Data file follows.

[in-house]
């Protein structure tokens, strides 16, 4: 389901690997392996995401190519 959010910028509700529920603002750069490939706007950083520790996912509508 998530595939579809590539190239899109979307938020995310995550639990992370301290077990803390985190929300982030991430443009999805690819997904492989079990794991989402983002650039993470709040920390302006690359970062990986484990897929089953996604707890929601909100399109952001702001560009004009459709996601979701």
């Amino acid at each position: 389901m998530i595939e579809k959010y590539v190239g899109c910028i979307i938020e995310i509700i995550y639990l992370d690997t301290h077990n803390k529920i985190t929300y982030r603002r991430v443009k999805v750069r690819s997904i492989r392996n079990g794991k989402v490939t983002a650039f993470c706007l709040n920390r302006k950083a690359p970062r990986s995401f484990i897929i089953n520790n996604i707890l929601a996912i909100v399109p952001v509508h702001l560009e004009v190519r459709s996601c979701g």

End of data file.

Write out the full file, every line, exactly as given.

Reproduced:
[in-house]
């Protein structure tokens, strides 16, 4: 389901690997392996995401190519 959010910028509700529920603002750069490939706007950083520790996912509508 998530595939579809590539190239899109979307938020995310995550639990992370301290077990803390985190929300982030991430443009999805690819997904492989079990794991989402983002650039993470709040920390302006690359970062990986484990897929089953996604707890929601909100399109952001702001560009004009459709996601979701």
């Amino acid at each position: 389901m998530i595939e579809k959010y590539v190239g899109c910028i979307i938020e995310i509700i995550y639990l992370d690997t301290h077990n803390k529920i985190t929300y982030r603002r991430v443009k999805v750069r690819s997904i492989r392996n079990g794991k989402v490939t983002a650039f993470c706007l709040n920390r302006k950083a690359p970062r990986s995401f484990i897929i089953n520790n996604i707890l929601a996912i909100v399109p952001v509508h702001l560009e004009v190519r459709s996601c979701g």